What's in a colour

Reads: 277  | Likes: 0  | Shelves: 0  | Comments: 0

More Details
Status: Finished  |  Genre: Religion and Spirituality  |  House: Booksie Classic

Just think about the significance of colour

Submitted: September 07, 2017

A A A | A A A

Submitted: September 07, 2017



What’s in a colour


Colours are all around us and like the air we breathe, taken for granted. Almost everyone has a favourite, but ask someone to explain why they favour a particular colour and you may be hard pressed for a rational answer; the object of this short article is to observe record and analyse the colour yellow; but before we do, a brief look at colour symbolism may aid the understanding.

Colours, have a much greater effect on our lives than may first be apparent. For most people colour is visual, we see; and look no further! But our subconscious also absorbs a level of awareness which is not always obvious. At its simplest, any driver will tell you that red means stop and green means go. From this fundamental principal we can deduce  an obvious fact that colours have both a positive and negative effect. All successful companies, political parties, designers, salesmen clerics and even diplomats will be aware of how colour communicates meaning. They know that colour  communicates itself in two primary ways, natural associations and psychological symbolism. They also understand that cultural heritage and nationality will alter an individual’s perception of the meaning of colour.  Put another way, each colour is a symbol in its own right; it  has both an aesthetic and psychological dimension and an individual’s gender, country of origin, culture and education will determine their perception. 

Some examples of the symbolic value of each colour;  red is seen as energetic, passionate, and powerful, it may also have negative connotations, aggression, danger, blood, war; and we all know about ladies who wear red hats! Blue suggests peace, tranquility, stability and harmony, and its negative side has to do with depression, and sadness; how often do we listen to people singing the blues! Green is perhaps the most ubiquitous colour; it’s Natures Brand;  and  as such it communicates growth, fruitfulness, freshness and ecology, but in some places green is associated with seasickness, money, greed, and jealousy; in religion it is the colour of the Prophet. All these emotional responses arise from a complex assortment of sources and will depend on context and individual perception. Subtle they may be, but they are none the less real! To underline the point colours are often used in therapy. Blue has a calming effect on many people and lowers respiration and blood pressure, red has the opposite effect. Some therapists use green to sooth and relax emotionally disturbed people who suffer from anxiety or depression.

Now we come to glorious yellow. It is said that yellow shines with optimism, enlightenment and happiness. Shades of golden yellow carry the promise of a positive future. Yellow will advance from surrounding colours and instil optimism and energy, as well as spark creative thoughts. At the physical and subconscious level yellow stimulates mental processes, stimulates the nervous system, activates memory and encourages communication. Yellow is psychologically, the happiest colour in the spectrum.  Yellow is a symbol of remembrance; as in; tie a Yellow Ribbon; and it’s no accident that yellow is considered a warm colour in landscape design. Yellow is even said to have a smell; lemon peel gives off a strong “lemon scent”, said by aroma therapists to be up lifting, refreshing, stimulating and rejuvenating. However, In Christian iconography yellow is symbolic of greed, but Hindus wear yellow to celebrate the festival of spring. Is there a negative side to  yellow; of course. Yellow is the colour of cowards, in France it symbolises jealousy and in tenth century France the doors of traitors and criminals were painted yellow. Perhaps the most negative contemporary use of yellow was the armbands and stars Jews were forced to wear by the Nazis in concentration camps. I think the use of yellow was no accident; in those circumstances, it was symbolic of crushing happiness. Does all this matter, why should we be aware of colour. Well, try going into the  Celtic Park Stadium wearing a blue and white shirt or visit Ibrox Stadium in green & white, and the emotion generated by colour will be all too obvious. Down the centuries men and women have fought and died for their own particular colours. In the year 1099 a  red and white Christian flag was unfurled over the city of Jerusalem; it was replaced 88 years later by a green and black Muslim flag raised by Saladin, the Turkish born Sultan of Syria and Egypt. For the ensuing 800 years there has been a continuing  battle about the colour of the flag flying above the Holy City. At a more mundane level, spare a thought for the diplomats wife who inadvertently wears her favourite  blue and white dress to a reception at the Saudi Arabian embassy; it won’t cause a diplomatic incident but the Saudi’s would rather not see the colours of the Israeli flag flaunted in their presence. Colours are used on a daily basis to influence us all, on television, in advertisements and in magazines; colour is used to appeal to our subconscious; colours are symbols and symbols are important. Wearing a particular colour can suggest our nationality or underline our  allegiance to a specific club or party. Colours can alter a person’s mood  or even change their mind; they can invoke concord or discord;  we should rejoice, in the variety of colour that is all around us particularly yellow; but we should also be aware of the effects of colour on other people. To be aware is to be alive; to be more aware is to be more alive!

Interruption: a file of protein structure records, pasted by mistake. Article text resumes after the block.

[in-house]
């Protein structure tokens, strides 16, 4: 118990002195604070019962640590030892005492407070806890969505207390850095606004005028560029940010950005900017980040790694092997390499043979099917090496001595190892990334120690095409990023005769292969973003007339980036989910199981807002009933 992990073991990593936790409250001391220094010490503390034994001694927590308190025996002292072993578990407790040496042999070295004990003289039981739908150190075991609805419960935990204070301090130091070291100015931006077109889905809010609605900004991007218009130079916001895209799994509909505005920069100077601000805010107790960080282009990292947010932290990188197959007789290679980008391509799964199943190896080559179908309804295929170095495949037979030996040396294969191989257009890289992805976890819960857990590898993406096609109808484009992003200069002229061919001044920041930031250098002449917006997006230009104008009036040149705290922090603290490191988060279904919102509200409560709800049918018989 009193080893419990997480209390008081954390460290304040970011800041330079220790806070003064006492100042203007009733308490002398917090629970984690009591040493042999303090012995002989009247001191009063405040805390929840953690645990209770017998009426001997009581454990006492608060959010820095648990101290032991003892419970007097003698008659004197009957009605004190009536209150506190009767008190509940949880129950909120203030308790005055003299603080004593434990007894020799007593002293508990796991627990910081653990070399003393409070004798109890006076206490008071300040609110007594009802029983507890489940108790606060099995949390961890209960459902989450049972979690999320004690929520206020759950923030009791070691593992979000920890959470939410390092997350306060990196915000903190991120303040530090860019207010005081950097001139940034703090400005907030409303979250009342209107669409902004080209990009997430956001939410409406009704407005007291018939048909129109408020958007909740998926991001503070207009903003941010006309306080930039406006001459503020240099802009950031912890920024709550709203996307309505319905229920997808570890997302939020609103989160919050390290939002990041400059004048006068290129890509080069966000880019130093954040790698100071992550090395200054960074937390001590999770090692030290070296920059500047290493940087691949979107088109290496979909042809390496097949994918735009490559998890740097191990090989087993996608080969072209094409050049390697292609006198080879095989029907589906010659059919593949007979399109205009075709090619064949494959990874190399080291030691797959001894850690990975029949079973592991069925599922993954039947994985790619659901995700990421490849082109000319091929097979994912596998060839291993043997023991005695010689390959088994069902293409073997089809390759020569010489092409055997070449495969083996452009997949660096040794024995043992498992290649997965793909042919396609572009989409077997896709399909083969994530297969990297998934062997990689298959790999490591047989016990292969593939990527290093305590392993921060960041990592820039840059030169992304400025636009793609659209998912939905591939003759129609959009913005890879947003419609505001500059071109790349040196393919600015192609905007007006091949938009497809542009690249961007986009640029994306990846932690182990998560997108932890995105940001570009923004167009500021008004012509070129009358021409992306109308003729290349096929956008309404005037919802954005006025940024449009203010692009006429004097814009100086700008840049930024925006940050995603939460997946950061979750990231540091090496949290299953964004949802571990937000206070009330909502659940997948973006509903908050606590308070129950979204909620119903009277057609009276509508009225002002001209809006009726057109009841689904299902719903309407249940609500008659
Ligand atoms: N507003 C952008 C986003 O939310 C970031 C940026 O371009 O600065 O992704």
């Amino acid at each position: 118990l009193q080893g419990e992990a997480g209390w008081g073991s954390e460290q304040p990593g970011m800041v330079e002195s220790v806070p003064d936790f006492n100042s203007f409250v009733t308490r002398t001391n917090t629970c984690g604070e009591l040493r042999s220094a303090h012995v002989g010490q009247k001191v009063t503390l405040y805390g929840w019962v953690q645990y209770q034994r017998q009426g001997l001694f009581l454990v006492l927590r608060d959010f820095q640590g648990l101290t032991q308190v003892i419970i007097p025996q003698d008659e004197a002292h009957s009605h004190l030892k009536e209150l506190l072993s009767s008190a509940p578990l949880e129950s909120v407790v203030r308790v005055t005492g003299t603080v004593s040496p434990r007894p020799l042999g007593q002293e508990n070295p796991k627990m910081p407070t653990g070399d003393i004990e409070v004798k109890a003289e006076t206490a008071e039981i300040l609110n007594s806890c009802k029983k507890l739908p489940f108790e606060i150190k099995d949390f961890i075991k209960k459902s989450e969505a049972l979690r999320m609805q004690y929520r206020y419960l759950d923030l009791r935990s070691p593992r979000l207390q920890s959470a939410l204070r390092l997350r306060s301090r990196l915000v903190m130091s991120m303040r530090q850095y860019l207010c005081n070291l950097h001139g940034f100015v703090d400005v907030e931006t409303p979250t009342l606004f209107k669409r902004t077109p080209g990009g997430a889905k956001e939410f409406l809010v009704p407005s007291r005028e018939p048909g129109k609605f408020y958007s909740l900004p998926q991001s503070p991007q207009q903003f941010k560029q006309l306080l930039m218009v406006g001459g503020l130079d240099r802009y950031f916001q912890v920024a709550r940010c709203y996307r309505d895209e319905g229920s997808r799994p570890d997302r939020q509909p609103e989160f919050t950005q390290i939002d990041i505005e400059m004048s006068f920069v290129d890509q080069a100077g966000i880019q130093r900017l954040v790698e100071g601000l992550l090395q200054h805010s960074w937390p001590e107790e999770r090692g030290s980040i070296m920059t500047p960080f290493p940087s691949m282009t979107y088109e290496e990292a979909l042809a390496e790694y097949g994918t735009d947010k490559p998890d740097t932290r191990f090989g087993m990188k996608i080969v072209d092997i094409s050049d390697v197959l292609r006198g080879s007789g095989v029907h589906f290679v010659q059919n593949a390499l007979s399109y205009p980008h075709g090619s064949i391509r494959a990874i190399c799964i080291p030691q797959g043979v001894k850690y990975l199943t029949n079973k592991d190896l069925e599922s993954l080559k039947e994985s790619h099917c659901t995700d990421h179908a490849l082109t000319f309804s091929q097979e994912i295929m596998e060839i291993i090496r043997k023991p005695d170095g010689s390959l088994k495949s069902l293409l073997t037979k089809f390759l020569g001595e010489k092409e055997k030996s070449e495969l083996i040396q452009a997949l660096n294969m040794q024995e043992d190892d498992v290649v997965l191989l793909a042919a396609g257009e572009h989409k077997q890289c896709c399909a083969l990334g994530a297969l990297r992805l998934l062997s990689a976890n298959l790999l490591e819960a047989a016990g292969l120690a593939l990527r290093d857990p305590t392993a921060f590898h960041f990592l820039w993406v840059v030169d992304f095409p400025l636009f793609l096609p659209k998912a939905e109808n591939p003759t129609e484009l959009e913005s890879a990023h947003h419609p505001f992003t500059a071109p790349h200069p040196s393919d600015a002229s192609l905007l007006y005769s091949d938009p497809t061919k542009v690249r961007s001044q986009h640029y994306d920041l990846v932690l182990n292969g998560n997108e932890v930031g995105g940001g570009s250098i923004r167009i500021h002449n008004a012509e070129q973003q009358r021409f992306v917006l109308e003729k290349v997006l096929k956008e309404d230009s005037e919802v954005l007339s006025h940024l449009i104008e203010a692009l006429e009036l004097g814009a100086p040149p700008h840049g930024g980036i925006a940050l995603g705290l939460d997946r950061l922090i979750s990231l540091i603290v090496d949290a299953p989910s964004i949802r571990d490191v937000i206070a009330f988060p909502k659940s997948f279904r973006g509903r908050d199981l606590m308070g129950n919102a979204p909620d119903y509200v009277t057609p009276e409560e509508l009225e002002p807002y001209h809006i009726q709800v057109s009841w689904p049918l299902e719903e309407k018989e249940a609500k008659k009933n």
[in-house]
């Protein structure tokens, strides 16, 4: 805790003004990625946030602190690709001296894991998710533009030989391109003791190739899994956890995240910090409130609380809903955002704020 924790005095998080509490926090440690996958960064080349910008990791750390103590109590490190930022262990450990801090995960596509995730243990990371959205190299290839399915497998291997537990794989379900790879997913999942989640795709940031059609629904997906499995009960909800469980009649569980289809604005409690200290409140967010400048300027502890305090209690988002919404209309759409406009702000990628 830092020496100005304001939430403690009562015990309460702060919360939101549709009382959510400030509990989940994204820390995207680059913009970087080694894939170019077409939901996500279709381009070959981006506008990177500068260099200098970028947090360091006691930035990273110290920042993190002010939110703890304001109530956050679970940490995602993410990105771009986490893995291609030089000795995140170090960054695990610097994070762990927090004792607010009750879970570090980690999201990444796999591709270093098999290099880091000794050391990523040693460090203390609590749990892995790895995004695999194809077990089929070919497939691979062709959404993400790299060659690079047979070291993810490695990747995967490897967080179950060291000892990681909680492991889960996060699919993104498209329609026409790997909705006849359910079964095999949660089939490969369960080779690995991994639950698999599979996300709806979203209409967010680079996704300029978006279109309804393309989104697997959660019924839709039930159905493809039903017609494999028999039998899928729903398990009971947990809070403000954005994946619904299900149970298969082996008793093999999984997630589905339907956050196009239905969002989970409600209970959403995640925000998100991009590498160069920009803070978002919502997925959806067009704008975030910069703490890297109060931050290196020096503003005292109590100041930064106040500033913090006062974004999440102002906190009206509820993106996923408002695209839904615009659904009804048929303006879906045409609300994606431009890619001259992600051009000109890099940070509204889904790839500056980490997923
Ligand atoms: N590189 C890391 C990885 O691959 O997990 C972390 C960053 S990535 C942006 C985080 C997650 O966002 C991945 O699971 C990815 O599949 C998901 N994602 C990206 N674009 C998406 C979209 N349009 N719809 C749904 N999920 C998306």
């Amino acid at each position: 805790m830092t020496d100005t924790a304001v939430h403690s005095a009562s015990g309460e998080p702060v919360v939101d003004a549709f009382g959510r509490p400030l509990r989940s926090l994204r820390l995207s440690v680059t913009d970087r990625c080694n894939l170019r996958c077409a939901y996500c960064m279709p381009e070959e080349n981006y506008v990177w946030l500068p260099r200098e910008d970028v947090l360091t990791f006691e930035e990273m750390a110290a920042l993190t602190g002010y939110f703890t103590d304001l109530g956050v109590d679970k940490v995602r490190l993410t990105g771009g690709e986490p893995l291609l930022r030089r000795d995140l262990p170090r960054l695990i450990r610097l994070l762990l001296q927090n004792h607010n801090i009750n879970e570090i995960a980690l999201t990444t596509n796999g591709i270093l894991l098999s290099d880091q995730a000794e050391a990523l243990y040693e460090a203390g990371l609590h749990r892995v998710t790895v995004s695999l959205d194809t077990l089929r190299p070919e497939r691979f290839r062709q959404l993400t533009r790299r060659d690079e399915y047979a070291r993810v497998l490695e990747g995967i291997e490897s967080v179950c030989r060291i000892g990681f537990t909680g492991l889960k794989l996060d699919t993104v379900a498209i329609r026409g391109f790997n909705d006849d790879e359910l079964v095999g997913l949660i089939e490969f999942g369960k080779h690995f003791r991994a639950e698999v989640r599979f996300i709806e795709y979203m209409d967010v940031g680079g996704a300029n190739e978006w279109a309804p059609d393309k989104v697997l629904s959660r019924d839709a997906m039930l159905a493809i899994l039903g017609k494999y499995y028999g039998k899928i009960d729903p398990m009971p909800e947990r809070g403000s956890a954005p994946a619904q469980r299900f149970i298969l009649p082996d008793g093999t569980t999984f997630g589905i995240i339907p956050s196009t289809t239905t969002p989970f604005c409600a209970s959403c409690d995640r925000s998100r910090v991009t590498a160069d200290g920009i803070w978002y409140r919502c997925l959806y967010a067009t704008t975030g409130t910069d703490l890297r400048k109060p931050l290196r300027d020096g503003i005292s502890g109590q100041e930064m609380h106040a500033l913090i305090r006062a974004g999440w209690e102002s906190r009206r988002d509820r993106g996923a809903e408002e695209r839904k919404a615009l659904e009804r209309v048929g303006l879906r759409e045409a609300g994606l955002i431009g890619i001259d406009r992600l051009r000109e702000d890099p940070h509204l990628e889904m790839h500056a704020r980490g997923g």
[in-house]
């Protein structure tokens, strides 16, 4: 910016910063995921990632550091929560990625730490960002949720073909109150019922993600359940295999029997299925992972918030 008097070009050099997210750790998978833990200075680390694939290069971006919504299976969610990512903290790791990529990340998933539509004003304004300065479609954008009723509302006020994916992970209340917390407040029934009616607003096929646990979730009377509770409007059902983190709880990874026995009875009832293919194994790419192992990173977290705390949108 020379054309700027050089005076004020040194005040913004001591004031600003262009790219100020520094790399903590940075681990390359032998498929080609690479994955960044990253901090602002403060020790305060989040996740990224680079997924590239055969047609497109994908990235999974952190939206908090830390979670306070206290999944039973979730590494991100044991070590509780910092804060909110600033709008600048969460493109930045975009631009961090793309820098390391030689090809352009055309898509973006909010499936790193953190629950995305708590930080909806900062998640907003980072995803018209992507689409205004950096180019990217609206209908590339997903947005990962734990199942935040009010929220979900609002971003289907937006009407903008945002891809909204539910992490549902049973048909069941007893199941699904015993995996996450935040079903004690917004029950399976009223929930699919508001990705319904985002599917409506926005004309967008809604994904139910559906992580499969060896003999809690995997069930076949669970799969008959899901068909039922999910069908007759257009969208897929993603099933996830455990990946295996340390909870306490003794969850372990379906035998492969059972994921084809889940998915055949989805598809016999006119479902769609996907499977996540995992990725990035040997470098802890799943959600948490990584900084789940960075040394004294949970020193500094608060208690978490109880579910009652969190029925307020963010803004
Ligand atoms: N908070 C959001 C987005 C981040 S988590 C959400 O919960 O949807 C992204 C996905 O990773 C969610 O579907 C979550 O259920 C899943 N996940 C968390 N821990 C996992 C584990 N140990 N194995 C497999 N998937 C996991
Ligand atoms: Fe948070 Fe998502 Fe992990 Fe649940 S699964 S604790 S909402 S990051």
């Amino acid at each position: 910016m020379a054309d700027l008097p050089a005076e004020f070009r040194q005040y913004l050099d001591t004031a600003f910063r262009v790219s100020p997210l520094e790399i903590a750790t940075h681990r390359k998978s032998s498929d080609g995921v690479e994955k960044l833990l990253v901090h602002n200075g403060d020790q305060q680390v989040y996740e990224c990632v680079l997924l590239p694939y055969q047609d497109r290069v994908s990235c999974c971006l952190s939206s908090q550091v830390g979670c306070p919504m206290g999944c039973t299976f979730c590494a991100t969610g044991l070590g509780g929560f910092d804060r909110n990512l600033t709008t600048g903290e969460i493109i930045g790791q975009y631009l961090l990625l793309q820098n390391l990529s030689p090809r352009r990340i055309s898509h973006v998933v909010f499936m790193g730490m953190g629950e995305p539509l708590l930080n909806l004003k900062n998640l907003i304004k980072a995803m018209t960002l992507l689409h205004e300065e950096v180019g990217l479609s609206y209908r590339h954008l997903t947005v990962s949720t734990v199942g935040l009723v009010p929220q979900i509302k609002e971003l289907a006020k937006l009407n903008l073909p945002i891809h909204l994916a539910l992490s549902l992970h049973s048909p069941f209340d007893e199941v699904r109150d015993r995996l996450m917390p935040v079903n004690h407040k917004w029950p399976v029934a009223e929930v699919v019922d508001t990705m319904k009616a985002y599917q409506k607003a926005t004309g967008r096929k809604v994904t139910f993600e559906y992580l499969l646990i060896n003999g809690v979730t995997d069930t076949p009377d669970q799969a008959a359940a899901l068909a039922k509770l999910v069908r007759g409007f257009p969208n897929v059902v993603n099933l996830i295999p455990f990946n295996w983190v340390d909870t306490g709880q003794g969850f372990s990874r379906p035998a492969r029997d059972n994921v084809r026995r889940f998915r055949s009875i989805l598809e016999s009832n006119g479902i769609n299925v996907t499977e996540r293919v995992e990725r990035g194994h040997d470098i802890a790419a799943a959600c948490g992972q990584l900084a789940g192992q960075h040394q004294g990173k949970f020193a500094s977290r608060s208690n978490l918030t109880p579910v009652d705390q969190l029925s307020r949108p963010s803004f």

926 WORDS.

© Copyright 2019 Peter Piper. All rights reserved.

Add Your Comments:

More Religion and Spirituality Essays